Under the Hungarian government’s petrol price cap decree, petrol stations closed for more than 48 hours are put under “temporary care” by the state. For a long time, the Independent Petrol Stations Association thought that this should not be taken too seriously, but now petrol stations could be taken over.
A station that is “out of service” for more than 48 hours in a week must temporarily transfer the unit to another company designated by the Ministry of Innovation and Technology (ITM). However, only MOL, a Hungarian multinational oil and gas company, has applied for this task. Népszava reports that the three small wells that are currently in question were forced to close for several days because they did not receive a supply of fuel from MOL as a wholesaler.
The supply problems, experts say, are rooted in the 480 forints wholesale price cap decree of three weeks ago, when non-MOL wholesalers – importers – essentially suspended the supply of wells. Although MOL, the operator of the Százhalombatta refinery, took over the supply of the 30 percent of the market left without a supplier, the slow adaptation of the contracting and delivery system to the sudden surge in demand has meant that a significant proportion of domestic wells – a quarter by some estimates – have simply run out of fuel. According to László Gépész, a board member of the Independent Petrol Stations Association, “the petrol stations that are now closing down are forced to do so not because of prices, but because of fuel shortages,” he said, adding that they are not getting fuel from the wholesalers they have appointed to supply them and then run their pumps.
Earlier, the government and MOL said that there is no fuel supply crisis in Hungary, only an extreme increase in demand, which has caused a logistical challenge. This was confirmed by Zsolt Hernádi, CEO of the oil company.
About the “temporary care” of stations, Gépész said that “under the legislation, the first step is for the ITM to send a designation decision to the owner, designating one of the qualified operators as an additional operator on a temporary basis. It is likely to be MOL.” The worrying thing about this news, he said, is that no one knows at this stage what the practicalities of such an action are because the detailed rules have not been made public. “We will find out,” he added.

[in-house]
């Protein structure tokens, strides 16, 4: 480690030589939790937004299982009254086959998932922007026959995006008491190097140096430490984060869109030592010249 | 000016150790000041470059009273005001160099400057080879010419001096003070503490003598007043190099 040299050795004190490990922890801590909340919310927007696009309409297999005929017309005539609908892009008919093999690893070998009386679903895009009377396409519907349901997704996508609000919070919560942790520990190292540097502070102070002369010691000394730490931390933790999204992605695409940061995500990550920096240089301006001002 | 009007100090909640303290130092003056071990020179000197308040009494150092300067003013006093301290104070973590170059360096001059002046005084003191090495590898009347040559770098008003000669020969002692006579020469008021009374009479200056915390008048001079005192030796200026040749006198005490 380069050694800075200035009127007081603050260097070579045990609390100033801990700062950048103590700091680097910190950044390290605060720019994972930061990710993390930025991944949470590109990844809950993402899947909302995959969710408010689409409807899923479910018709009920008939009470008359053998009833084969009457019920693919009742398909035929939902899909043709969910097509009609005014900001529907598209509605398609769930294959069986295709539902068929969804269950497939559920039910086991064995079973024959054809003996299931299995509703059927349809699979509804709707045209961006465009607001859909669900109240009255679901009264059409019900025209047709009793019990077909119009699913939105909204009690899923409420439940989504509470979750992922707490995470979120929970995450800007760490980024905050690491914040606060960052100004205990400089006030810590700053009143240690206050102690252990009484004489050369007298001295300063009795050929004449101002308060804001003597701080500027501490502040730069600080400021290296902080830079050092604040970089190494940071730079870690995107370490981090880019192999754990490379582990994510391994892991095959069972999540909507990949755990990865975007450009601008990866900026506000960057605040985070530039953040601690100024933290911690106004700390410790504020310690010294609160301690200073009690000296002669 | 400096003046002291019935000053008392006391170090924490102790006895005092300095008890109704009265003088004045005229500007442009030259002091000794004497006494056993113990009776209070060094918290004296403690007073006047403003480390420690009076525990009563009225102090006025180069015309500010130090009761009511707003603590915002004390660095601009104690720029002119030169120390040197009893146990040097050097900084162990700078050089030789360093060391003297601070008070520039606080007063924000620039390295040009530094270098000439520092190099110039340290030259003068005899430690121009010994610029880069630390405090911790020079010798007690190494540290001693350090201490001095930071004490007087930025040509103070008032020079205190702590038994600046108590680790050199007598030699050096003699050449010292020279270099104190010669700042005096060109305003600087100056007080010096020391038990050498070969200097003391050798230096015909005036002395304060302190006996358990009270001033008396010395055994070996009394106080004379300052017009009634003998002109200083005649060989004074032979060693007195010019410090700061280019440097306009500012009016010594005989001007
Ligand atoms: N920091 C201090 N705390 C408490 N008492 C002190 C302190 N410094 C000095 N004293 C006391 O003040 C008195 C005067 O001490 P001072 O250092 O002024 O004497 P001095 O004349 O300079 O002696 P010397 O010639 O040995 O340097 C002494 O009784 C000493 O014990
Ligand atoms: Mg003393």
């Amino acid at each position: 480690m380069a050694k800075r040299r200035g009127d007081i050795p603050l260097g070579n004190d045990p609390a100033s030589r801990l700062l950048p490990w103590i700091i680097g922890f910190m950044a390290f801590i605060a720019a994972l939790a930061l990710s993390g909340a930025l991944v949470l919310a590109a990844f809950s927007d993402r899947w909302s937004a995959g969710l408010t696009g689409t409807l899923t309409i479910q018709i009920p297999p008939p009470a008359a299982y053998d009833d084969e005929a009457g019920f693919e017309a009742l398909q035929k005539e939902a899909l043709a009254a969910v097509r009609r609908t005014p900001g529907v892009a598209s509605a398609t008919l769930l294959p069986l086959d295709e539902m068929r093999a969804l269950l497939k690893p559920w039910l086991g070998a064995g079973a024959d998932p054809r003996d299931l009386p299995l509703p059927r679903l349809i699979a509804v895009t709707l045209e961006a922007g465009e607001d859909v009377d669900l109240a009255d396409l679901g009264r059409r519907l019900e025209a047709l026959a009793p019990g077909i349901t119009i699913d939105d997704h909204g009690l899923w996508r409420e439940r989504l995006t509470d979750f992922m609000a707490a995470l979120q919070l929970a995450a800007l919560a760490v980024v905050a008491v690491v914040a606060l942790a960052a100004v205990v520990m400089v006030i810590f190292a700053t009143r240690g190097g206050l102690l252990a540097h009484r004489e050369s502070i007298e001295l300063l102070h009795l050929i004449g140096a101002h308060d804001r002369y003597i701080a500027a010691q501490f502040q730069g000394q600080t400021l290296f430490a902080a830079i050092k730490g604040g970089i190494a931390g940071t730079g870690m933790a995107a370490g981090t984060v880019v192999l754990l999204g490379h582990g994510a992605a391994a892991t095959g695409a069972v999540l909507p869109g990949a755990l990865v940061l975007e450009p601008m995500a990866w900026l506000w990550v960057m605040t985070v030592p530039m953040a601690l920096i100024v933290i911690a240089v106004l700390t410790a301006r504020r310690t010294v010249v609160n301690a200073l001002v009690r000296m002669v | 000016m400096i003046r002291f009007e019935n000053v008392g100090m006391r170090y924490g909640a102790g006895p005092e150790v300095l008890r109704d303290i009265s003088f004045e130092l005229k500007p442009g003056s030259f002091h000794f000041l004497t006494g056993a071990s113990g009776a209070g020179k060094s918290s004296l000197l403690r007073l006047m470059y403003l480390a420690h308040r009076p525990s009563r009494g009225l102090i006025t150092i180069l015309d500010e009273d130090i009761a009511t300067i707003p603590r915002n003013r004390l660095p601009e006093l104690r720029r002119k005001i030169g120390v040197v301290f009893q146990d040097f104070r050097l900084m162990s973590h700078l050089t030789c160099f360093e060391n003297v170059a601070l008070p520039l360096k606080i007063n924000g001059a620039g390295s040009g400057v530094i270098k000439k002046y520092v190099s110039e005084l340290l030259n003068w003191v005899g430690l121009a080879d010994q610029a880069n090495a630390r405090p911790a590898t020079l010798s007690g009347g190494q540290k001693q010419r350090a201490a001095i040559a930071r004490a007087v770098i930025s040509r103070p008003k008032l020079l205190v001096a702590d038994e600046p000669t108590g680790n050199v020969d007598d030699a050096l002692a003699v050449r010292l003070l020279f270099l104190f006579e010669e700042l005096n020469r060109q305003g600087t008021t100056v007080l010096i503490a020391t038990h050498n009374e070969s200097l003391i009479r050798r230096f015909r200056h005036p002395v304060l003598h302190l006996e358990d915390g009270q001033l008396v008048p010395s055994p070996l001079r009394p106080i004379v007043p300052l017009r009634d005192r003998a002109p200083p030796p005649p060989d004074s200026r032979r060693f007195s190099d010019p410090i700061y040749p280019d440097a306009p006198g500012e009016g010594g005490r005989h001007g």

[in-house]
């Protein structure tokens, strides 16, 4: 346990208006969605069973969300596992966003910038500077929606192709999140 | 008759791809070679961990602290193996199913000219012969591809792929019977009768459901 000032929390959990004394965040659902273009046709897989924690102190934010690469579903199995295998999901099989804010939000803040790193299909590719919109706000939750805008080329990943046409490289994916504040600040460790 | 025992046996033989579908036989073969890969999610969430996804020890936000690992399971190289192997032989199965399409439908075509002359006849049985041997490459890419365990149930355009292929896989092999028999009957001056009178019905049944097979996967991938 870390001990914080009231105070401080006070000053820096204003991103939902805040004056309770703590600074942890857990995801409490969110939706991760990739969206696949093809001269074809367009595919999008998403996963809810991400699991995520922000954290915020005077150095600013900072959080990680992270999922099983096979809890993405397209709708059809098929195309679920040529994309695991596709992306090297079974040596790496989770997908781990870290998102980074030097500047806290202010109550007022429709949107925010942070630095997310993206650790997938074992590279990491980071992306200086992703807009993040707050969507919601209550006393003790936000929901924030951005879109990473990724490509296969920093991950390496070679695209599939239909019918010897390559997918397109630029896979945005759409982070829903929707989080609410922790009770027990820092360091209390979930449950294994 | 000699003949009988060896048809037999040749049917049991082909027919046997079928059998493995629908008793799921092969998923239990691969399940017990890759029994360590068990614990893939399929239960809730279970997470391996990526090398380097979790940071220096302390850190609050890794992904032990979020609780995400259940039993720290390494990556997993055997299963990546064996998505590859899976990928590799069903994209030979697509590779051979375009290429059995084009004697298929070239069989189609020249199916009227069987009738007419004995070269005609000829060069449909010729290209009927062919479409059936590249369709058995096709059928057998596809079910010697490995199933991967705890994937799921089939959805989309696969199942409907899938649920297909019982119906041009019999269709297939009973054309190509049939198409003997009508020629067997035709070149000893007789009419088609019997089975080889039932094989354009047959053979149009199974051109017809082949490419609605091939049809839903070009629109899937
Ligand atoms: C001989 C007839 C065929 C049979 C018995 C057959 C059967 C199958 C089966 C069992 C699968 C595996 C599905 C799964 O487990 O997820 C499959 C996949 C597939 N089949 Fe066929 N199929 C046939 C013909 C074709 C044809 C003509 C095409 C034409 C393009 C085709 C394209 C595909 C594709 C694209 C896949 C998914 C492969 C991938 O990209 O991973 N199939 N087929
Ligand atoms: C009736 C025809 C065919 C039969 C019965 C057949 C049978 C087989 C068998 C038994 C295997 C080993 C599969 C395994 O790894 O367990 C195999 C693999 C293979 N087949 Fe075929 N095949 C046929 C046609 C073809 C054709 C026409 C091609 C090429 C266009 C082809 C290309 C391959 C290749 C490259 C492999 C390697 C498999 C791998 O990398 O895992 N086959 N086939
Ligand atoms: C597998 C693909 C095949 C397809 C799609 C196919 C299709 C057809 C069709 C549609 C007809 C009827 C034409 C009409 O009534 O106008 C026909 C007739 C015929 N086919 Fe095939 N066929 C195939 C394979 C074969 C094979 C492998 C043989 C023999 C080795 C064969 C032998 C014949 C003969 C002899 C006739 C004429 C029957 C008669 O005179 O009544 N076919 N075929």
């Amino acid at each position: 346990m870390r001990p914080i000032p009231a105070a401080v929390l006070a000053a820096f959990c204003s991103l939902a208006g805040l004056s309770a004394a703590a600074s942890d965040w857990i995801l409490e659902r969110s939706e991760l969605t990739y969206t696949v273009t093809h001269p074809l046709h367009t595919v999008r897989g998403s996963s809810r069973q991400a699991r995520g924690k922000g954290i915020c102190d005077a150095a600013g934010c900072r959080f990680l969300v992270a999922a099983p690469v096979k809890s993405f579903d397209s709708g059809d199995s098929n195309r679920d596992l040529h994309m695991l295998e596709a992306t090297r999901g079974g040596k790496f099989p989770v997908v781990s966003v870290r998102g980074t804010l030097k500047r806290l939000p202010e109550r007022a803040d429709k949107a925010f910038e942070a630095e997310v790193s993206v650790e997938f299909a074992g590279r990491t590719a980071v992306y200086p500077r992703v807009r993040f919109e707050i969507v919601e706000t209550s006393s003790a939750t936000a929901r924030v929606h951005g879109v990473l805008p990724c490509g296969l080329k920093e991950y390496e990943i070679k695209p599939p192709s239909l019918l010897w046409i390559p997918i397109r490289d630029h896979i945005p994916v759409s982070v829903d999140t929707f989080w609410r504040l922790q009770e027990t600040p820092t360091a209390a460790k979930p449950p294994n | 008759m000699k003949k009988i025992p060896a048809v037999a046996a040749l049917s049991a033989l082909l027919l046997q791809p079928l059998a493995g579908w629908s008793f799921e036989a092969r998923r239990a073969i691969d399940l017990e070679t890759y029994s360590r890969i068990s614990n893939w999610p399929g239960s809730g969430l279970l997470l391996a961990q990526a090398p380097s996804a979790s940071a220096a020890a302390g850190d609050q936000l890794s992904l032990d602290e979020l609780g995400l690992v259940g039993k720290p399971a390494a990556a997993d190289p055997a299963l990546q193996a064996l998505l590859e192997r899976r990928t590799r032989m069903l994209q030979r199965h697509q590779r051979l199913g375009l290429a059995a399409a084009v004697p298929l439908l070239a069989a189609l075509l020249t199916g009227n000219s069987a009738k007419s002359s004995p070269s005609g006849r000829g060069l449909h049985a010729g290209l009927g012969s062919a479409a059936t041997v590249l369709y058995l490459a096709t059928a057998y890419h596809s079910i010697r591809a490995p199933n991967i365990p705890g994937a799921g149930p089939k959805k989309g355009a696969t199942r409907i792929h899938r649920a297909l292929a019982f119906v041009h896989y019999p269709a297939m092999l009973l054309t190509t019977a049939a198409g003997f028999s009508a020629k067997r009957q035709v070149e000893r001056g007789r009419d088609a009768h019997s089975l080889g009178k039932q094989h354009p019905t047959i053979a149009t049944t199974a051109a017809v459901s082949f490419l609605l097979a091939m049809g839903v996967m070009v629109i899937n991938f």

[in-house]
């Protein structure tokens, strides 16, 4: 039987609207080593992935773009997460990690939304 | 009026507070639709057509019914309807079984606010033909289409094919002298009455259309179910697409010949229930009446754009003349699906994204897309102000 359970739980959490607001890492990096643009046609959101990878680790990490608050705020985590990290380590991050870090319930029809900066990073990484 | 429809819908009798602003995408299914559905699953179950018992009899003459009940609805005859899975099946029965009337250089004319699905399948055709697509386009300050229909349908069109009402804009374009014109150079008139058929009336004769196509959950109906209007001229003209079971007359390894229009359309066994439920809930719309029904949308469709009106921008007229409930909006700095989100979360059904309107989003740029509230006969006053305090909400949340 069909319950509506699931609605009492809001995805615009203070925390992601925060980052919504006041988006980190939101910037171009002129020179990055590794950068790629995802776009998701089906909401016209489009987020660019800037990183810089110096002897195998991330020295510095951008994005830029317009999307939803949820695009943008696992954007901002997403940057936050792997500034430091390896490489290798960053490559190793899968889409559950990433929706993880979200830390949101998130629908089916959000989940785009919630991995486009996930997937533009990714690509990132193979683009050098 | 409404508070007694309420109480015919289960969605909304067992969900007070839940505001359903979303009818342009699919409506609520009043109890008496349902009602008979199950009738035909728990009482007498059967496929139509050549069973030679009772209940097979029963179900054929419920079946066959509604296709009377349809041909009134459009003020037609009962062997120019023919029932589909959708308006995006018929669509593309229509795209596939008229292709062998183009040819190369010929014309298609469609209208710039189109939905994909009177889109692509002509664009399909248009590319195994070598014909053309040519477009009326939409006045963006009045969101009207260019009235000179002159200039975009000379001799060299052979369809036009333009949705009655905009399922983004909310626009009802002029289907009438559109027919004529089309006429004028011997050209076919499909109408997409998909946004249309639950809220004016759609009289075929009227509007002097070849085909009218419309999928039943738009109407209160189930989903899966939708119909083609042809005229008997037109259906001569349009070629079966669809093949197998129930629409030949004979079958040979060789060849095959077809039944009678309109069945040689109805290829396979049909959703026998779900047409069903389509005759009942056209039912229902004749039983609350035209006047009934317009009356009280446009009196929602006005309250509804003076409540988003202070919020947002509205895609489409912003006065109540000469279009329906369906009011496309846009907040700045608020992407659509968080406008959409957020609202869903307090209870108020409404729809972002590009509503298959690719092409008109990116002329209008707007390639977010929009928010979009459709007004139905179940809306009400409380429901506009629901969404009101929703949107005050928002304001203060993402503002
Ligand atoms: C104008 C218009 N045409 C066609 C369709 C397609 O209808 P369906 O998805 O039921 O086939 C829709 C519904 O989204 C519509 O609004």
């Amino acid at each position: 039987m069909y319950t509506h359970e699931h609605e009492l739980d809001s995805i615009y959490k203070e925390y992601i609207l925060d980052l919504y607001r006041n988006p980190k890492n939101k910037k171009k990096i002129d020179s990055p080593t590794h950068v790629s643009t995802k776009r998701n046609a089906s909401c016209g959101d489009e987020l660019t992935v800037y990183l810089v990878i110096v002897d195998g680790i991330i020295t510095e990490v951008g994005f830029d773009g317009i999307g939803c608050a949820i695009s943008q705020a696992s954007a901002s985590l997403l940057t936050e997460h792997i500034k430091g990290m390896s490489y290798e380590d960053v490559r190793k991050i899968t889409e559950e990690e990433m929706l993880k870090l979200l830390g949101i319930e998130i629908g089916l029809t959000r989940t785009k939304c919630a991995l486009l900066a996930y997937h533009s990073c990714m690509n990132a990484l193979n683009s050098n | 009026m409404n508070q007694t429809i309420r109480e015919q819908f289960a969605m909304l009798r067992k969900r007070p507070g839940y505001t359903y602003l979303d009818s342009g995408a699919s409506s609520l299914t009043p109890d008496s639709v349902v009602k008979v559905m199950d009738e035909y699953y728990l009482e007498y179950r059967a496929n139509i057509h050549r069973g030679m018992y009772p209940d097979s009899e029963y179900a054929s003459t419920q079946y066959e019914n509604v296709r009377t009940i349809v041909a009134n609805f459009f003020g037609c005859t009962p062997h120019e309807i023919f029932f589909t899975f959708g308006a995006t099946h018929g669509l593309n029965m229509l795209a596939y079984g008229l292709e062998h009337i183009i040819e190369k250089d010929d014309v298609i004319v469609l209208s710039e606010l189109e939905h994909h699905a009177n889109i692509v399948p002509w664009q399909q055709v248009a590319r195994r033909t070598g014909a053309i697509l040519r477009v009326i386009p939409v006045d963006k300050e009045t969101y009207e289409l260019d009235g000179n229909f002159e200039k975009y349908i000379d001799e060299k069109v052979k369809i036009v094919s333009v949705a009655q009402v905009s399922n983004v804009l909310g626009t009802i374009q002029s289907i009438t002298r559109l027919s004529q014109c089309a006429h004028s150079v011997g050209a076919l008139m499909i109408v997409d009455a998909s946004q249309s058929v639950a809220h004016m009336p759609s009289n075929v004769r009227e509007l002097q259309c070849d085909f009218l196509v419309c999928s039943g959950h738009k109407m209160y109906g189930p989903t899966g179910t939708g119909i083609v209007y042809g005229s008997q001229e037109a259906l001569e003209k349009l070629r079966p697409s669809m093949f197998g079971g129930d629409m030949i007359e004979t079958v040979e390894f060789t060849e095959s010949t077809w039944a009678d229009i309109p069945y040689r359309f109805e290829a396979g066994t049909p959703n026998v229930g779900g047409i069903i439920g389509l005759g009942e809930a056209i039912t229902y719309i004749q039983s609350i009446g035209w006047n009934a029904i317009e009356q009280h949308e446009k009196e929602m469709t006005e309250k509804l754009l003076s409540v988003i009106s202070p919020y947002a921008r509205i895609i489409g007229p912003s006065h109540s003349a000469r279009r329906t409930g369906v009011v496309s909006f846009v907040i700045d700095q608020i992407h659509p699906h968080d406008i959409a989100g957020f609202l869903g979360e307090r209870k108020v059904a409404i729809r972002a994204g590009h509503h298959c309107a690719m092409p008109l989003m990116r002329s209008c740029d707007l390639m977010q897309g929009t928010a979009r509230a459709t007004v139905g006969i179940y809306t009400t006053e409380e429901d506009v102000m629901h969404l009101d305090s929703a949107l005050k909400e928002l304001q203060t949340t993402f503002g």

Meanwhile, it became known today that MOL is not taking over all petrol stations. 444 cited MOL on the matter:
Currently, the government has asked MOL to operate several wells, but after analyzing the situation, we believe that the supply of fuel is secured in the areas listed. There are one or more operating filling stations within 20 kilometers of the affected wells.
This means that even without the temporary operation of the affected wells, there will be enough fuel for all local residents, either from MOL or from a competing supplier.” However, the company reiterated that they would take over the wells if the problem becomes more serious. “Of course, if additional locations arise where a steady and readily available fuel supply cannot be ensured, MOL will take over the operation of these stations for a transitional period, as required by law. As a strategic company, we will do this even if it means additional costs for the company.”
Confusion emerges regarding new rules and other problems
I think that the price cap has ruined about a tenth of the domestic service stations, about two hundred units,”
said Eszter Bujdos, CEO of Holtankoljak.hu.
According to her, it is not known who can fill up a can or how.
Should the petrol station worker decide who is filling up, how many tons, what nationality, or whether they are filling up for agricultural purposes, and should they enforce their decision?”
Everyone is waiting for the National Tax and Customs Office’s (NAV) position,” said the managing director of Holtankoljak.hu, adding that in uncertain cases, the wellmen are not selling any fuel now, and prefer to send the buyer away because they do not risk the occasional fine of 6-15 million euros. Népszava also writes that lorries, even foreign ones, still want to fill up at the official price of 480 forints, but the service station refuses to do so, according to the rules in force, and this is why disputes requiring police intervention are on the rise.
Bujdos also said that haulers do not receive more than 100-200 liters of fuel, either at market or “hitchhiked” prices, even from high-pressure filling stations, making it impossible to plan a longer delivery. According to Bujdos, perhaps a fifth of filling stations have high-pressure filling stations, although these are typically located on busy routes, and “a garbage truck will not go out on the highway to fill up, which has already led to garbage disruptions in several places.”
Although the government already has taken measures to help stations, gas station owners do not seem to be happy with them. Recently, the Independent Petrol Stations Association managed to reach an agreement with the ministry’s officials that the state would pay a compensation of 20 forints per liter to make up for the losses. To this, László Gépész said: “We will reject this solution because, in our reading, the difference between ‘due’ 20 forints and ‘eligible’ is exactly zero to twenty forints. There is no guarantee that everyone can prepare such a complex application. Those who fail get nothing? We see it as an attempt at evasion because we cannot see what is behind it. We have another general meeting on Monday, and we are expecting the Secretary of State to come and answer our doubts.”
In addition, the National Association of Agricultural Cooperatives and Producers has repeatedly drawn attention to the lack of access to gas oil for farmers, which has led to the halting of agricultural work in many parts of the country.
Source: Infostart, Népszava, HírKlikk, 444
Featured image: illustration via Pixabay